The European Financial Stability Facility (EFSF) should be as reticent as possible in providing guarantees to European member states, banks and other financial institutions, says Michael Koetter, Professor of Global Economics & Management at the University of Groningen. ‘It must be made clear that the fund will only take effect in the worst-case scenario. And not only the banks, but individual savers and investors must accept their responsibilities too.’
The Greek crisis has put several European banks under severe pressure. The Belgian Dexia is one example, but French and German banks also have a lot of exposure to Greek loans. Now that it has become doubtful whether they will ever see that money again, the question arises of whether the banks – that have already suffered major losses due to the banking crisis in 2007-2008 – can ever recoup their losses. Despite this difficult situation, the EFSF bailout fund should make as few promises as possible about financial support, says Professor Koetter. ‘Recent research shows that banks will take considerably greater risks if it is directly or indirectly suggested that they will be bailed out in an emergency. Something we definitely don’t want.’
That a large bailout fund has been set up is a sensible move, in Professor Koetter’s opinion, but too little thought has been given at European level to the signal which this then sends to the banks. As he explains, ‘of course, there needs to be such a fund, and the decision-making surrounding it should be open and democratic, but Europe is also sending an implicit signal that there is a safety net. It should be made absolutely clear that very stringent criteria will apply before that safety net can be deployed. Europe needs to be hard-nosed about it. Only system errors should be recompensed; the fund should not be used when financial institutions or countries make bad decisions. This warning must be fully understood.’
Bankers are still insufficiently aware of the risks of their behaviour, Professor Koetter feels. As far as he is concerned directors who perform badly should be dismissed and banned from ever working in a financial institution again. But the professor thinks it’s too simplistic just to point to ‘bad banks’ as the main cause of the present crisis. ‘Shareholders and savers also played a part. They bought financial products which they didn’t understand and allowed bank executives to take unwarranted risks. They must also be made to understand what their part is.’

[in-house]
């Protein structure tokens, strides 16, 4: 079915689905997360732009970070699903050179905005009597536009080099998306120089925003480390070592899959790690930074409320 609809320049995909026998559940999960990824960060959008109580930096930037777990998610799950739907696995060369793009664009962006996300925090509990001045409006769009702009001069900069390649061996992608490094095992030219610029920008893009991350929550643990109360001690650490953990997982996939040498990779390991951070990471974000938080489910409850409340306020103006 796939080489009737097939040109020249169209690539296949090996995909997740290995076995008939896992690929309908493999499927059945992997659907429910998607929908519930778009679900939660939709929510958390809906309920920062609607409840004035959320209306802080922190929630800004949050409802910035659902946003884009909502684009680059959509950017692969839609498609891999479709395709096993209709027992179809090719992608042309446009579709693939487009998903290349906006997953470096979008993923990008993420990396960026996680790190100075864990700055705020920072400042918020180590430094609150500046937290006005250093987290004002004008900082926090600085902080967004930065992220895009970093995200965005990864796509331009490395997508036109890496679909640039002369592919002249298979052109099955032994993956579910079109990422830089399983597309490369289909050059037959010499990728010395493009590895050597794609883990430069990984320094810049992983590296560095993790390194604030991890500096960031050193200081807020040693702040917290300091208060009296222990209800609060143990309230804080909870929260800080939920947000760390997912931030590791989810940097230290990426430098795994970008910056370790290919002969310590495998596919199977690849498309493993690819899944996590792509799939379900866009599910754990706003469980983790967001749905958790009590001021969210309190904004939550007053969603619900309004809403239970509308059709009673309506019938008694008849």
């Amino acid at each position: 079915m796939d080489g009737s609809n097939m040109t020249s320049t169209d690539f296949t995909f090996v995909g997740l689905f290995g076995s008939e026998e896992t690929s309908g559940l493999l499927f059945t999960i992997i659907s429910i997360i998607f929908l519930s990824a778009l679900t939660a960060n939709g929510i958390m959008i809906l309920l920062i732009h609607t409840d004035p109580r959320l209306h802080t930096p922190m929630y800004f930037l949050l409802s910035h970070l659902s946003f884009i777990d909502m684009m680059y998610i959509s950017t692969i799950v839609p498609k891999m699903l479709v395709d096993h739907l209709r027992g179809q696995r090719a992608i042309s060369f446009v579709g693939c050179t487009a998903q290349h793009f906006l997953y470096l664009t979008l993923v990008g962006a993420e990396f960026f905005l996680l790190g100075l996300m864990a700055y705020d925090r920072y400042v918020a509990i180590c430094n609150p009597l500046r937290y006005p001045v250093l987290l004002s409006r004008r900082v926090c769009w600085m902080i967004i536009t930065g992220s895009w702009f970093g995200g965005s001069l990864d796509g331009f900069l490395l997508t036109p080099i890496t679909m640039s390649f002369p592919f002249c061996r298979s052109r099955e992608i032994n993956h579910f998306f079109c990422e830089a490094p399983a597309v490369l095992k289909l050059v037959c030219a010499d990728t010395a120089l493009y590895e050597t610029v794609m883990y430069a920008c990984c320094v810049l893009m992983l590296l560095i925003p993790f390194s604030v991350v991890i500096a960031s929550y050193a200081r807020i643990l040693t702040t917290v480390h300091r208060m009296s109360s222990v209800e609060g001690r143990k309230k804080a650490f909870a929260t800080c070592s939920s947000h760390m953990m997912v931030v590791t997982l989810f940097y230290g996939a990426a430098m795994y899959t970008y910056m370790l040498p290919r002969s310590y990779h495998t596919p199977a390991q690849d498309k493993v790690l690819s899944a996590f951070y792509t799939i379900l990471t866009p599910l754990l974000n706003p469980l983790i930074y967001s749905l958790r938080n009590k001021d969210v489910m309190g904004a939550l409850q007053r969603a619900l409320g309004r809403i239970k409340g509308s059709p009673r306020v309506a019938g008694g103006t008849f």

Following the banking crisis of 2007-2008 a lot more supervision was introduced to the financial system. Yet the bodies set up are still far from as effective as desired, says Professor Koetter. The European Systemic Risk Board and the EFSF still think far too much in terms of national interests, with ‘net beneficiaries’ and the ‘net contributors’ at direct odds. The opportunity that the present crisis provides should be used to start managing costs and revenues centrally, is Professor Koetter’s view. ‘The present Union is too equivocal; in the long run the only option will be to move towards a more Europe-wide approach. And that means also having joint tax collection (i.e. a fiscal union). Perhaps now would be the right time to set that up.’
Professor Koetter realizes that there is little public support at the moment for handing more powers over to Europe. But he is still very hopeful that Europe will eventually find solutions to the problems it is facing. ‘That even the German parliament has agreed to the enlargement of the EFSF is encouraging. Until recently the Bundestag was hopelessly divided on even the most minor matters. But they understood that this was a concern which extends far beyond their party political interests and they reached agreement. We will see that happening more often in the future. Our politicians will start to realize that they are facing a momentous task.’
Article by Barend Abeln and Jan Jacobs on the website of the ESB (Economic Statistical Reports)
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